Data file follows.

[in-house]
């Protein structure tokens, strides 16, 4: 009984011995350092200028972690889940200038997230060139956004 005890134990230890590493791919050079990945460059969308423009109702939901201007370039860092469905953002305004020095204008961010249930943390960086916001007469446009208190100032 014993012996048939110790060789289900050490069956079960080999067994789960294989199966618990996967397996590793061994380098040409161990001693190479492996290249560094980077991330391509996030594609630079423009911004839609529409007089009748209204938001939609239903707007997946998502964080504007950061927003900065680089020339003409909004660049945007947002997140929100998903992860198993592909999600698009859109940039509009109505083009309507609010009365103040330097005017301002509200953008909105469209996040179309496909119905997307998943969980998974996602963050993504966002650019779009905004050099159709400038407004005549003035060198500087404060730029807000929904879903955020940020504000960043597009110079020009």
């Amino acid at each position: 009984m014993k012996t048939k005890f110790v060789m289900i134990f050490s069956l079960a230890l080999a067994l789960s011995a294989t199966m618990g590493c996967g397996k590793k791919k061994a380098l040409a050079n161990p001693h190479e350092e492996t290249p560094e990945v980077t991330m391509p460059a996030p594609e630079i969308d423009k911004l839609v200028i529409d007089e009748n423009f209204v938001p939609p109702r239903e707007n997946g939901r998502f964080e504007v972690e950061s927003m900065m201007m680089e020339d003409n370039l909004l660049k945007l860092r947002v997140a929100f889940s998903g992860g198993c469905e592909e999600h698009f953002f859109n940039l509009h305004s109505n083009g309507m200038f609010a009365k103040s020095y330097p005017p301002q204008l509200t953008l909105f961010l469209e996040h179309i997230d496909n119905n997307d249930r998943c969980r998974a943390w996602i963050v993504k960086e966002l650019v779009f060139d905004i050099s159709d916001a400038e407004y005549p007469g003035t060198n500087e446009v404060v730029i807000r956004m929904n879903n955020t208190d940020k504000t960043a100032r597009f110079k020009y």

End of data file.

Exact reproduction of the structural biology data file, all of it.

[in-house]
């Protein structure tokens, strides 16, 4: 009984011995350092200028972690889940200038997230060139956004 005890134990230890590493791919050079990945460059969308423009109702939901201007370039860092469905953002305004020095204008961010249930943390960086916001007469446009208190100032 014993012996048939110790060789289900050490069956079960080999067994789960294989199966618990996967397996590793061994380098040409161990001693190479492996290249560094980077991330391509996030594609630079423009911004839609529409007089009748209204938001939609239903707007997946998502964080504007950061927003900065680089020339003409909004660049945007947002997140929100998903992860198993592909999600698009859109940039509009109505083009309507609010009365103040330097005017301002509200953008909105469209996040179309496909119905997307998943969980998974996602963050993504966002650019779009905004050099159709400038407004005549003035060198500087404060730029807000929904879903955020940020504000960043597009110079020009």
């Amino acid at each position: 009984m014993k012996t048939k005890f110790v060789m289900i134990f050490s069956l079960a230890l080999a067994l789960s011995a294989t199966m618990g590493c996967g397996k590793k791919k061994a380098l040409a050079n161990p001693h190479e350092e492996t290249p560094e990945v980077t991330m391509p460059a996030p594609e630079i969308d423009k911004l839609v200028i529409d007089e009748n423009f209204v938001p939609p109702r239903e707007n997946g939901r998502f964080e504007v972690e950061s927003m900065m201007m680089e020339d003409n370039l909004l660049k945007l860092r947002v997140a929100f889940s998903g992860g198993c469905e592909e999600h698009f953002f859109n940039l509009h305004s109505n083009g309507m200038f609010a009365k103040s020095y330097p005017p301002q204008l509200t953008l909105f961010l469209e996040h179309i997230d496909n119905n997307d249930r998943c969980r998974a943390w996602i963050v993504k960086e966002l650019v779009f060139d905004i050099s159709d916001a400038e407004y005549p007469g003035t060198n500087e446009v404060v730029i807000r956004m929904n879903n955020t208190d940020k504000t960043a100032r597009f110079k020009y």